Lesson: After Nature: Dystopia and Detournement

  • Grade Level: High School (9-12 grade)
  • Subject Area: Global History, Language Arts, Geography and Environmental Studies
  • still from "Lessons of Darkness," 1992.still from "Lessons of Darkness," 1992.

Introduction

Written by New York artist, Lan Tuazon.
This lesson is centered on the screening and interpretation of Werner Herzog’s film Lessons of Darkness. Students will discuss the concept of dystopia as it relates to natural and unnatural environmental cases such as the burning of the oil fields in Kuwait, the Great Pacific Garbage Patch, and Hurricane Katrina. This lesson includes a film screening, discussion, writing, and an art activity using stop-action animation.

Objectives

  • Students will understand and analyze the work of Werner Herzog.
  • Students will study specific case histories of environmental disasters and discuss the concept of utopia and dystopia.
  • Students will be exposed to various examples of the artistic technique of detournement and will apply this knowledge to their own project responding to social, political, cultural, and natural life.

Vocabulary

Utopia is an unachievable ideal, a perfect place and civilization. The state of social, political, and cultural perfection that utopia promises can only be achieved through unitary though not universal notion of the ideal. This contradiction is exactly what renders utopia an impossibility. The word itself literally means “no place.”
Dystopia is a Greek term that translates to ill, bad place. Dystopia is the binary opposite of utopia. In order to achieve the perfection of utopia, social restrictions must be set in place to guarantee it. Among many visions of a dystopian society is the enforcement of social conformity, lack of sexual and personal freedoms, and social class division and isolation.
Detournement is a method of critique through which artists appropriate materials, styles, or techniques used by dominant culture to re-create a new work that contains a meaning that is oppositional to the intent of the original.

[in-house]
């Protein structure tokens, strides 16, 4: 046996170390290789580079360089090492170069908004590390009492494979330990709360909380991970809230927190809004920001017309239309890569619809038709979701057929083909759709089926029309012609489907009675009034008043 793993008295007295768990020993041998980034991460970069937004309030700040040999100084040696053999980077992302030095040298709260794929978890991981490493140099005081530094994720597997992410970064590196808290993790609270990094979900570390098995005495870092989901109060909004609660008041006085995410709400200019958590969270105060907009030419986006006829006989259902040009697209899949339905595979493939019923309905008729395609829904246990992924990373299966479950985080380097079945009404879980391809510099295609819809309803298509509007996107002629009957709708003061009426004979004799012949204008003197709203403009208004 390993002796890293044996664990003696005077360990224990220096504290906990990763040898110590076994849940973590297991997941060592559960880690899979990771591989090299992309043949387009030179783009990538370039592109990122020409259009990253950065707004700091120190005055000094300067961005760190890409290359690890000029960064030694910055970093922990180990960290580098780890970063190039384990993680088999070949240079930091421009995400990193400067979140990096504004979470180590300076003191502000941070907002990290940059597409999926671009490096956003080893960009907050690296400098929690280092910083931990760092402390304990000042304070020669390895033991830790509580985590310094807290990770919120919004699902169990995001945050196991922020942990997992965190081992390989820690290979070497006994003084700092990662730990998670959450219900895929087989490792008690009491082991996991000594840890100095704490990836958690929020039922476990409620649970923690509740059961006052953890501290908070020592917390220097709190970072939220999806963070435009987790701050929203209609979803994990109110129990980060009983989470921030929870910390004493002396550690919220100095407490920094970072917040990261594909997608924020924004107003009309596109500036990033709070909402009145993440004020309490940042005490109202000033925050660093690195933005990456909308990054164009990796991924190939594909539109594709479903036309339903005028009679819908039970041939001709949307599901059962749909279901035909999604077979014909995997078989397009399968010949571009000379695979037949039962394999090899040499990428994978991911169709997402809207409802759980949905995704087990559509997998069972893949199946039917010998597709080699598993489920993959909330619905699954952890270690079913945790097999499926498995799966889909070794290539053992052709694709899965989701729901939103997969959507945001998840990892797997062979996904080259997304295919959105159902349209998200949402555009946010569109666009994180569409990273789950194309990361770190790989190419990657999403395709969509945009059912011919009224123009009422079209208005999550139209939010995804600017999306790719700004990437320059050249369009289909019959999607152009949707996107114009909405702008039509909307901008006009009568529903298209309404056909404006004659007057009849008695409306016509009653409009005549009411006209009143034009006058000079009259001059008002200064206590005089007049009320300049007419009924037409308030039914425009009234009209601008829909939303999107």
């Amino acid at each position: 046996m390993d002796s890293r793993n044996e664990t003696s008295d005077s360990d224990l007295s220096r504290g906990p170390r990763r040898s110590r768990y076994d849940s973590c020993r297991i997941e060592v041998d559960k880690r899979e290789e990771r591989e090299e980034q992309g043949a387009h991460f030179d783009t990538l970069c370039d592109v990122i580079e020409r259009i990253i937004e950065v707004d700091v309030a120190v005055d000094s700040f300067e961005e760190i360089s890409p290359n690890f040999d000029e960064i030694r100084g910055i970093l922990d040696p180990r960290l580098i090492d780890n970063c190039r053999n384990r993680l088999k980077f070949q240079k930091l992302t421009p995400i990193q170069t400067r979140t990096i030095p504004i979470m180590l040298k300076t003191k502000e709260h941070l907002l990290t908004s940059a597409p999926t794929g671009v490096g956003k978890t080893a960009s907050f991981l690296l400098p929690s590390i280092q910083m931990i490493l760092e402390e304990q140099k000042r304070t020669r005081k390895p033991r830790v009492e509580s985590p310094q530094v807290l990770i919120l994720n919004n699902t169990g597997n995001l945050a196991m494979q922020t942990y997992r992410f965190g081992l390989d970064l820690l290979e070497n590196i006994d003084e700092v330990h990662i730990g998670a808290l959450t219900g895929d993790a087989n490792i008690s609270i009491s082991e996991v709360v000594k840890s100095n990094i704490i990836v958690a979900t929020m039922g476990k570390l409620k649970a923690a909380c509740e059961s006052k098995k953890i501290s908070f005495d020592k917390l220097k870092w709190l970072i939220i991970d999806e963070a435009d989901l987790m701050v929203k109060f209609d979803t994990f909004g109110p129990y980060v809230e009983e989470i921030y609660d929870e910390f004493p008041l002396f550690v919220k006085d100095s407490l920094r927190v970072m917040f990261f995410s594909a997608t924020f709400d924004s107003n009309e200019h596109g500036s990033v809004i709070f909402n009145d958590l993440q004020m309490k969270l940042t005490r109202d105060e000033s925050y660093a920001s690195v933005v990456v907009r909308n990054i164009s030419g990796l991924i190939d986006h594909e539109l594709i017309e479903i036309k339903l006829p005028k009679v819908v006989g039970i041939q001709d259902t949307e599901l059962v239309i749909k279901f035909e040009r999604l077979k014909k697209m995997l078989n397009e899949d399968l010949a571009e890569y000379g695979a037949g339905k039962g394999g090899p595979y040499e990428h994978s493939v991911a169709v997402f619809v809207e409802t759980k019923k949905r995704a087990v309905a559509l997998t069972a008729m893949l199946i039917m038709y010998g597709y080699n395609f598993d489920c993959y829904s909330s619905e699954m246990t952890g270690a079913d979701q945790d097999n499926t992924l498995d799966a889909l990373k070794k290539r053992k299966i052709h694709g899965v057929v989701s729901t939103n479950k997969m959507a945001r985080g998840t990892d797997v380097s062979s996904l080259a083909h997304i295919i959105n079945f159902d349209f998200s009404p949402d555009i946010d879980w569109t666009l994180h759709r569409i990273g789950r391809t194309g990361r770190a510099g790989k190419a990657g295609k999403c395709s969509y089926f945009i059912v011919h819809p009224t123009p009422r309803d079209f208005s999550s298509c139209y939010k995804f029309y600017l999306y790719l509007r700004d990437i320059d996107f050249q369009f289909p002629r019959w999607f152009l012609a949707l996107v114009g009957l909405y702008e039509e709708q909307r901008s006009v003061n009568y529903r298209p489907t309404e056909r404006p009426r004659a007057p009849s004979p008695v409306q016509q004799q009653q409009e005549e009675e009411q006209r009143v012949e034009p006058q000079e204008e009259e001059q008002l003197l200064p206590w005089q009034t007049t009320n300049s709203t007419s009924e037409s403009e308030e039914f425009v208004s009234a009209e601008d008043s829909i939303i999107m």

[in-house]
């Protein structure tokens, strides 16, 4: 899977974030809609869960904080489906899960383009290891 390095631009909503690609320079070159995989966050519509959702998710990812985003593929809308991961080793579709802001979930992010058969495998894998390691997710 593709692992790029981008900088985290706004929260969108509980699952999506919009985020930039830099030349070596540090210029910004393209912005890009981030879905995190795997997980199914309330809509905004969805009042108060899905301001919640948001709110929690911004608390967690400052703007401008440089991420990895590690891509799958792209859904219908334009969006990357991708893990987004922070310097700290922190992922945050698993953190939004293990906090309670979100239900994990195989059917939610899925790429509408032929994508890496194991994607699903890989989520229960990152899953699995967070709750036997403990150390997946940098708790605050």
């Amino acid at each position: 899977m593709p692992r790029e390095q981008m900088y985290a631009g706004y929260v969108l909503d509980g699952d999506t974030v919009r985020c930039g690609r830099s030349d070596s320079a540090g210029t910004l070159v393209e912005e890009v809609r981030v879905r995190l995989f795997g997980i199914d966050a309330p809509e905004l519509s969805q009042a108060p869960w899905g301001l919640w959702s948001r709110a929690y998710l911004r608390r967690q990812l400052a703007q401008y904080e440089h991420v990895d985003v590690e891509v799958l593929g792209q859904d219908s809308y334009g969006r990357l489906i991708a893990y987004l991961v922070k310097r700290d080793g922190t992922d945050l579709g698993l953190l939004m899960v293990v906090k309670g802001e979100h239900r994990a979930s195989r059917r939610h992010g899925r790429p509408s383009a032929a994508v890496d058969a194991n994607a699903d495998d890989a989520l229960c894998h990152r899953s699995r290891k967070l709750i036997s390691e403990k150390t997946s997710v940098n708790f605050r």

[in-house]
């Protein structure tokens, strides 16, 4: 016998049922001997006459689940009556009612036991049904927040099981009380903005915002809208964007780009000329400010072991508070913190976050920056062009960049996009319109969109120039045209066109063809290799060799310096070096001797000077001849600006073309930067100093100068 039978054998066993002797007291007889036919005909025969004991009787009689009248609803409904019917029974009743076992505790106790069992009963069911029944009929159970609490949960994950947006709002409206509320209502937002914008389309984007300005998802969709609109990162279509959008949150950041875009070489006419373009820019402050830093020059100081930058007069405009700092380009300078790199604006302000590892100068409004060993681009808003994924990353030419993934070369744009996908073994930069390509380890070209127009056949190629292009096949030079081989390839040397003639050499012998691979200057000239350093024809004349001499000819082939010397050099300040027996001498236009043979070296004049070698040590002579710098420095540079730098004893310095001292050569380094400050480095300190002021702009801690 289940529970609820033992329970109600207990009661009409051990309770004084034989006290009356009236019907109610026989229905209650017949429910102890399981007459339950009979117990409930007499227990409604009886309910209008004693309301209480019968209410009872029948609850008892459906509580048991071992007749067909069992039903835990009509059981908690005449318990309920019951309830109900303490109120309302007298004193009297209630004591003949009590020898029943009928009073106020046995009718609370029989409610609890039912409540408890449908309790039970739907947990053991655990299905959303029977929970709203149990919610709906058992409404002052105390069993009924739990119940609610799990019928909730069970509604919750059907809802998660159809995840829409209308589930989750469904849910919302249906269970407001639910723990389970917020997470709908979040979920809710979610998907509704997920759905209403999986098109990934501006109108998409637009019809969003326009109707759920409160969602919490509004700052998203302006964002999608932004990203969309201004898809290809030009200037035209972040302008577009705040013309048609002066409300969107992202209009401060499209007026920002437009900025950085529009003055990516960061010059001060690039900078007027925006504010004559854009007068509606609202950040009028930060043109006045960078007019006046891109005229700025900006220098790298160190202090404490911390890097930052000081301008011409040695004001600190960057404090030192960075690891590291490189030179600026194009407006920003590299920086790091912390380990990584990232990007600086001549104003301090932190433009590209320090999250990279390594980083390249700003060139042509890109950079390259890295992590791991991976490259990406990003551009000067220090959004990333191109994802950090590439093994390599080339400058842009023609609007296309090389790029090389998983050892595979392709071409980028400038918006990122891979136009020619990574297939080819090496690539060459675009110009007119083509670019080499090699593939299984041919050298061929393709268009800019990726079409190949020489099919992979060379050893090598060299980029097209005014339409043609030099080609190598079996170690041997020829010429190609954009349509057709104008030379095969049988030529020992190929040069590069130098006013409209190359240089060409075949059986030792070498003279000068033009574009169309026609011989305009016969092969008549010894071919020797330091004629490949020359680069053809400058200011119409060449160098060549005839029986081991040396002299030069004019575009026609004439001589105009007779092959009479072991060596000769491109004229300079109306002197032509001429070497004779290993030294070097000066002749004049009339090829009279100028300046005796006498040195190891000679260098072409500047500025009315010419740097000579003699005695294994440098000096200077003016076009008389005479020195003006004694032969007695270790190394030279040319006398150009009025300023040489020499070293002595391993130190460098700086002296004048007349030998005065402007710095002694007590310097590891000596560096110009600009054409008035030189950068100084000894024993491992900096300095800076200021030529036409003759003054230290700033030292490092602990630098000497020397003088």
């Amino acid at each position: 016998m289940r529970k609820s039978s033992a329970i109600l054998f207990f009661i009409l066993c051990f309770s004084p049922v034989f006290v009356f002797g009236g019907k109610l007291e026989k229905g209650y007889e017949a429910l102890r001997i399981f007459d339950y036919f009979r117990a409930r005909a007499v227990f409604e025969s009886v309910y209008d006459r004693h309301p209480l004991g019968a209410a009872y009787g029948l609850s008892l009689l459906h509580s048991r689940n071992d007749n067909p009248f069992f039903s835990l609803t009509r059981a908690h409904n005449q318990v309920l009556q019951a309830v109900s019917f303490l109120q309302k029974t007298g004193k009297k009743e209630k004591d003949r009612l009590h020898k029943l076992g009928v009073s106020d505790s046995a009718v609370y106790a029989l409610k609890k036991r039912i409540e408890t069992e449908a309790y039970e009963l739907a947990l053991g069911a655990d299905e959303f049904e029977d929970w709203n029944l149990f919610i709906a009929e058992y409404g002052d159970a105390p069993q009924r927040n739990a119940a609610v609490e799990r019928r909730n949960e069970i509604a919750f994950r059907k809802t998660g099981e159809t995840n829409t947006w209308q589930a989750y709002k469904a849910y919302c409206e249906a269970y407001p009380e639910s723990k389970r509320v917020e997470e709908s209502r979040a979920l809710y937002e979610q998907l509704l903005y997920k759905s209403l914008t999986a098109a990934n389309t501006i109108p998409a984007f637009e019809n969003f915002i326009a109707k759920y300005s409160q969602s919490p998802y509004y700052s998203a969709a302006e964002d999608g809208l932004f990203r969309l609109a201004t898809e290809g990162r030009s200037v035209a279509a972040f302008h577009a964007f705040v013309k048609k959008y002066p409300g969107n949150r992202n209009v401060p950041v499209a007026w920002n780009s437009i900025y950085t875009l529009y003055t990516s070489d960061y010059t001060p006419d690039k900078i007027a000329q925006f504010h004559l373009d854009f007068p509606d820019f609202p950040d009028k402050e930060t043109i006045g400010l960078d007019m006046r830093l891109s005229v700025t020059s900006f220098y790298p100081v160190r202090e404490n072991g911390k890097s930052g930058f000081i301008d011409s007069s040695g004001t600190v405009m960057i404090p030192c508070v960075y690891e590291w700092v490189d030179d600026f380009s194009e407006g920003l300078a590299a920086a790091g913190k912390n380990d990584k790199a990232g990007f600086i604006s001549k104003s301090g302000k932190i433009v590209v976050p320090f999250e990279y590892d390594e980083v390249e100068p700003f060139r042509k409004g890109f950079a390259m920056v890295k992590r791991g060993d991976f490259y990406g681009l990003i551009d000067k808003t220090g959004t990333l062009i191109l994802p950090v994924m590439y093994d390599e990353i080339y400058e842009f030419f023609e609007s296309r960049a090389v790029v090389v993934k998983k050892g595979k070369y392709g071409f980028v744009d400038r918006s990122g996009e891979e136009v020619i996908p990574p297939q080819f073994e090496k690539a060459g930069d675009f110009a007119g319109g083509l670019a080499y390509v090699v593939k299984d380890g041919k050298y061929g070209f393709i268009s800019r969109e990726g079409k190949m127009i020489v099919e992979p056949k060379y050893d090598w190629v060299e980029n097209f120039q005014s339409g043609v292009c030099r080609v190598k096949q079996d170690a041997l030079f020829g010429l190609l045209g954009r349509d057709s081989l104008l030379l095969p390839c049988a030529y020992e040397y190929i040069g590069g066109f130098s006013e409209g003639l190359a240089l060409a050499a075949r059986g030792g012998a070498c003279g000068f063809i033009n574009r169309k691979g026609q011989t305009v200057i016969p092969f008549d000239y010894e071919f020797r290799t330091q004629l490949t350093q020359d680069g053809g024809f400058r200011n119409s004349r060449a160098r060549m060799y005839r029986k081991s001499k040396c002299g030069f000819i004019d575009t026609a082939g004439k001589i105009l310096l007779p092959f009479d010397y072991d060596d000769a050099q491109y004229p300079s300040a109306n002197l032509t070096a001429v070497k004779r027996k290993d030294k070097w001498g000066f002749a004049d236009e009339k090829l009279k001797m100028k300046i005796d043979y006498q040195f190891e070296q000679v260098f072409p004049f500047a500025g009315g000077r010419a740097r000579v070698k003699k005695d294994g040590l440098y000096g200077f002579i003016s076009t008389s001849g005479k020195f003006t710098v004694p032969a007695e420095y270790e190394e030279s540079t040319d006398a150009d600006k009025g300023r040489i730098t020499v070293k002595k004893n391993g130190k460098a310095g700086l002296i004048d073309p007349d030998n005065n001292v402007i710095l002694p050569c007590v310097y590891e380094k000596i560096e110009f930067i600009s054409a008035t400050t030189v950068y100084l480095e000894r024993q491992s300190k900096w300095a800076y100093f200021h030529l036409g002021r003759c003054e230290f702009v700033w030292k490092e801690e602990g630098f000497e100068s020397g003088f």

Scorched Earth is a military term, a strategy for destroying resources such as morale, food, shelter, transportation, and industry that may be useful to the enemy.

Lesson Strategy

Watch Werner Herzog’s Lessons of Darknesss.

  • What are some things you see in this film?
  • Describe the landscape and the music.
  • Who are the characters in the film?
  • What story is the narrator telling?
  • Where do you think this is taking place?
  • How does the music affect our reading of the work?
  • In the beginning of the film we read a quote by Pascal that reads: “The collapse of the stellar universe will occur ‘like creation’ in grandiose splendor.” How do you interpret this quote in relation to the content of the film?
  • What type of mood does Herzog create?

Introduce Werner Herzog, his biography, and his work.
Herzog’s Lessons of Darkness was produced in 1993 using documentary footage from the burning of the oil fields in Kuwait. Despite the documentary nature of this film, Herzog refuses this description of the work, choosing to call it a science fiction instead.

Define detournement
Herzog’s use of this documentary footage and his process of reframing it as science fiction is a technique of detournement. Another example of is Herzog’s use of Blaise Pascal’s name to author a quote that he himself wrote. By putting words into Pascal’s mouth and using his name, Herzog’s intention was to add authority and meaning of the message by having it come from a notorious mathematician and philosopher.

Provide historical context and discuss the Persian Gulf War and Iraq’s scorched-earth strategy.